Keep the Sleep Schedule Consistent
Once you establish a routine, don’t change it. Finding a routine may take a little trial and error, but once you find the right recipe for your family, stick with it. There’s nothing worse than finding a good and solid schedule and then falling off and having to start over.
Kids need consistency to establish practices and behaviors, so create a schedule and keep it going no matter what.
Use Positive Reinforcement
For your sanity as well as the betterment of your kids, use all the positive reinforcement you can find to keep kids encouraged to sleep in their own beds. It can be hard establishing a routine, hard on kids and hard on us as parents.
Find the positives in every situation: It’ll keep you feeling good (as well as the kiddos). Everyone will be encouraged to continue trying to get the new routine in place.
Work on Positive Problem-Solving
Keeping it positive is important, even in trying moments. It can be difficult to remain positive when you reach roadblocks in the new routine but keep the problem-solving positive. It also helps to keep kids involved in problem-solving.
They will learn positive skills for solving issues and gain the foundation for solving problems, which will be a big help as they get older and take on more responsibilities.
Tricks for Bedtime Success
Kids can learn to sleep in their own rooms, and with time everyone will be so happy that we made the transition. But it can be hard for little ones to see the bigger picture, and they might be resistant to change at first.
These little tricks can help us get the kiddos on the right track and give them a little helping hand toward establishing this new norm. Not all of these can be used together, but try out different options to see what works for your children and your specific family routine and schedule.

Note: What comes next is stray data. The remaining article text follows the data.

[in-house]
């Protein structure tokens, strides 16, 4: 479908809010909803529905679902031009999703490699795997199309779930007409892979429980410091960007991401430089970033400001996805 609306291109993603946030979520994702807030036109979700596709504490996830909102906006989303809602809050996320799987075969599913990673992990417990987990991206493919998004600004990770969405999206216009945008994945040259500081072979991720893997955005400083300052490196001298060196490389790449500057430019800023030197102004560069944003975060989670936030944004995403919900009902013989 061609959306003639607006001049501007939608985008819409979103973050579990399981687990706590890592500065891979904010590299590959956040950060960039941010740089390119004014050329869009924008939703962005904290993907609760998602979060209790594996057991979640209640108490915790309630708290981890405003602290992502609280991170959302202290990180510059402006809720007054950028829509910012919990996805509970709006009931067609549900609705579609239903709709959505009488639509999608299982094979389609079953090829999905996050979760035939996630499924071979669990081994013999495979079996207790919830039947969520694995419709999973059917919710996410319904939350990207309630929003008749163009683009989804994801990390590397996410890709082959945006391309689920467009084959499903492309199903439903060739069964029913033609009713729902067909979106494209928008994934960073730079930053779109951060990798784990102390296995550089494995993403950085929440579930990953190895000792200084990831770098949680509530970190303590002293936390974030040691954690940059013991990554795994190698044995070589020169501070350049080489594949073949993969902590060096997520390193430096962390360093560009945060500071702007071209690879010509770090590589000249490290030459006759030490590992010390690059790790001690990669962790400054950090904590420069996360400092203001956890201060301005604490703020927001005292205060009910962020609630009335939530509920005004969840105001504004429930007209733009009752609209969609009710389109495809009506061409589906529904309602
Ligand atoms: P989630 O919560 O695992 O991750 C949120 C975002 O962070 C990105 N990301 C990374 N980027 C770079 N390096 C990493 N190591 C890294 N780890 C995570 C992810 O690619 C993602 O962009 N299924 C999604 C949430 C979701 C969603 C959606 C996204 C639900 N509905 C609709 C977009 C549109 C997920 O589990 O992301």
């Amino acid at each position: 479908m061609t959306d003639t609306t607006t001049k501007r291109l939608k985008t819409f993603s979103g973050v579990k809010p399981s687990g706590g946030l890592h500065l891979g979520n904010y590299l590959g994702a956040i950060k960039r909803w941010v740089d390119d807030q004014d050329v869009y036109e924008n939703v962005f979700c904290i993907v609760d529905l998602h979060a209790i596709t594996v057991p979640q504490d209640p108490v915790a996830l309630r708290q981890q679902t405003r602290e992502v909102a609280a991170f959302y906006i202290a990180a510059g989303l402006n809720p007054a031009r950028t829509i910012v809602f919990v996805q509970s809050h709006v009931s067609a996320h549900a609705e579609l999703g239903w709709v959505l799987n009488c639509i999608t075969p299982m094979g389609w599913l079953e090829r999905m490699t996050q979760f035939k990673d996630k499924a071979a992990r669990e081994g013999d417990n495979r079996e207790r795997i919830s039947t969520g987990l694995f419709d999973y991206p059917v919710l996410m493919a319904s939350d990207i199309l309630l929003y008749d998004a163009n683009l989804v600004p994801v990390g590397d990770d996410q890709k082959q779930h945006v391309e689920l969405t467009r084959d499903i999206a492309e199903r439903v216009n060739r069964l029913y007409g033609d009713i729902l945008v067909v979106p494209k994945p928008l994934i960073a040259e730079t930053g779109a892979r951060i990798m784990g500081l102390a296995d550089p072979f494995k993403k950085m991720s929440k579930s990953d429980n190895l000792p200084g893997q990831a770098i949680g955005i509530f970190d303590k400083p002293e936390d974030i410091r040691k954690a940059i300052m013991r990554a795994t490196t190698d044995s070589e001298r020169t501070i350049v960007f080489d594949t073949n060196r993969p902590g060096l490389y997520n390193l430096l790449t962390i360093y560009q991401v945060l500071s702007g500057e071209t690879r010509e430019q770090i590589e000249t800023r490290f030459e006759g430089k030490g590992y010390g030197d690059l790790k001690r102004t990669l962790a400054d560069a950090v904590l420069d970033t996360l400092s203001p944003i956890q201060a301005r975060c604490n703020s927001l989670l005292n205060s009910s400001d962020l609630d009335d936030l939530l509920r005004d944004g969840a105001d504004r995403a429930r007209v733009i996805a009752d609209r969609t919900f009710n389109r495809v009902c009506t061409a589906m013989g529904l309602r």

Aromatherapy is an excellent tool for any child and can be used in conjunction with any other nighttime hacks you want to try. This is the act of inhaling scents and aromas of varying essential oils to help trigger different responses from your brain.
For going to bed, a specific blend of essential oils can help the brain trigger the release of melatonin, which is the natural chemical our bodies create to help us fall asleep at night. It can be tricky finding the perfect blend that will get you the Zzzs you need, but thankfully we’ve done the hard work for you.
Our SleepyPatch is the perfect nighttime accessory for any kid’s cute pajamas. They’ll stick to clothes and release a bedtime formula of all-natural essential oils for up to eight hours. This means kids can get to sleep fast and stay that way all night.
Podcasts are a fantastic option for tech-savvy children, tweens, and teens(or parents). They will hear new-age bedtime stories with various voices. You can find podcast episodes that are different lengths.
The great thing about different lengths is if they’re a little extra excited tonight, you can hear a longer story versus a night where they’re wiped, and a short, quick tale will suffice.
Kids that come to bed with just a little extra restlessness might need a quick dance party to empty out those energy reserves before bed. You can create a quick playlist where you start with an upbeat jam to get them moving and slowly transition into slower, relaxing sounds and songs that can lull them to sleep.
There’s nothing wrong with a good old-fashioned bedtime story to get those kids to sleep. We used to love books before bed with our parents: Carrying on the tradition could be just what our little ones need.
It’s great as you will be spending time in their room and in their bed before it’s time to sleep, so they’ll be able to get comfy, cozy, and feel secure in their space. It will help decrease the chances of them sneaking out of their bed and into yours throughout the evening.
Reclaim Your Bed
It’s time to get those kids in their rooms and get your beds back. Kids will love their own space and the independence of going to bed in their room, but it will take some time, practice, patience, and a lot of persistence to keep those kiddos on the right track.